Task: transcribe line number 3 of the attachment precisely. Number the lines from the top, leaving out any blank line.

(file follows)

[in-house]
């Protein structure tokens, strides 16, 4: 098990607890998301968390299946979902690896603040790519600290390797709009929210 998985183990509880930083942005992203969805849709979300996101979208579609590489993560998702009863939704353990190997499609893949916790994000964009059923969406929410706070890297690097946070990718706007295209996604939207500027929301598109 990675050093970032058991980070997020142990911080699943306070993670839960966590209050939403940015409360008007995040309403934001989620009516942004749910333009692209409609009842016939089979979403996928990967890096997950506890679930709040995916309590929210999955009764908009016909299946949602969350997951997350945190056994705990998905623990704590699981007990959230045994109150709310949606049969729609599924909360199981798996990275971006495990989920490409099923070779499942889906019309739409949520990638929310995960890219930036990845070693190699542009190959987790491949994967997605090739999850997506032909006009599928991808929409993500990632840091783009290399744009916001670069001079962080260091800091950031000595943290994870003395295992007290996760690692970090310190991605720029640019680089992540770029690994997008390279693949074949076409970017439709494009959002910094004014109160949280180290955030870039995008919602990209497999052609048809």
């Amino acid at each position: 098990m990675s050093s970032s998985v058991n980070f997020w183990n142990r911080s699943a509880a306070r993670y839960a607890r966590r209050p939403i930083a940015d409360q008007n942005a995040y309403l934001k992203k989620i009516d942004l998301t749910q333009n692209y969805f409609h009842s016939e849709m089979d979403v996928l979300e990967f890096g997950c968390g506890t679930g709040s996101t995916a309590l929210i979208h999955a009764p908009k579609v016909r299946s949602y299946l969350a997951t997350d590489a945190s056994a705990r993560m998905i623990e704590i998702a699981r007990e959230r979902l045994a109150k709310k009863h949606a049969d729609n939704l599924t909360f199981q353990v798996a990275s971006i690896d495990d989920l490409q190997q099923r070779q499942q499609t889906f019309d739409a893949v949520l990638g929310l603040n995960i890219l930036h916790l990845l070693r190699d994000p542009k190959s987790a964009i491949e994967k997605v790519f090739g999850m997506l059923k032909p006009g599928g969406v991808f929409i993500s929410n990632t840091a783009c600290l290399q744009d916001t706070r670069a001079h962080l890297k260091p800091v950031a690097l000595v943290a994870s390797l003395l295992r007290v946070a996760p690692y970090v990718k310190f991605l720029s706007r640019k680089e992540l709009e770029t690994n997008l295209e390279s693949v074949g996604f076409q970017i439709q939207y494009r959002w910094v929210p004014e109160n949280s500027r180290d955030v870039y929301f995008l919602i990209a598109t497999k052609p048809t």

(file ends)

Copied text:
């Amino acid at each position: 098990m990675s050093s970032s998985v058991n980070f997020w183990n142990r911080s699943a509880a306070r993670y839960a607890r966590r209050p939403i930083a940015d409360q008007n942005a995040y309403l934001k992203k989620i009516d942004l998301t749910q333009n692209y969805f409609h009842s016939e849709m089979d979403v996928l979300e990967f890096g997950c968390g506890t679930g709040s996101t995916a309590l929210i979208h999955a009764p908009k579609v016909r299946s949602y299946l969350a997951t997350d590489a945190s056994a705990r993560m998905i623990e704590i998702a699981r007990e959230r979902l045994a109150k709310k009863h949606a049969d729609n939704l599924t909360f199981q353990v798996a990275s971006i690896d495990d989920l490409q190997q099923r070779q499942q499609t889906f019309d739409a893949v949520l990638g929310l603040n995960i890219l930036h916790l990845l070693r190699d994000p542009k190959s987790a964009i491949e994967k997605v790519f090739g999850m997506l059923k032909p006009g599928g969406v991808f929409i993500s929410n990632t840091a783009c600290l290399q744009d916001t706070r670069a001079h962080l890297k260091p800091v950031a690097l000595v943290a994870s390797l003395l295992r007290v946070a996760p690692y970090v990718k310190f991605l720029s706007r640019k680089e992540l709009e770029t690994n997008l295209e390279s693949v074949g996604f076409q970017i439709q939207y494009r959002w910094v929210p004014e109160n949280s500027r180290d955030v870039y929301f995008l919602i990209a598109t497999k052609p048809t």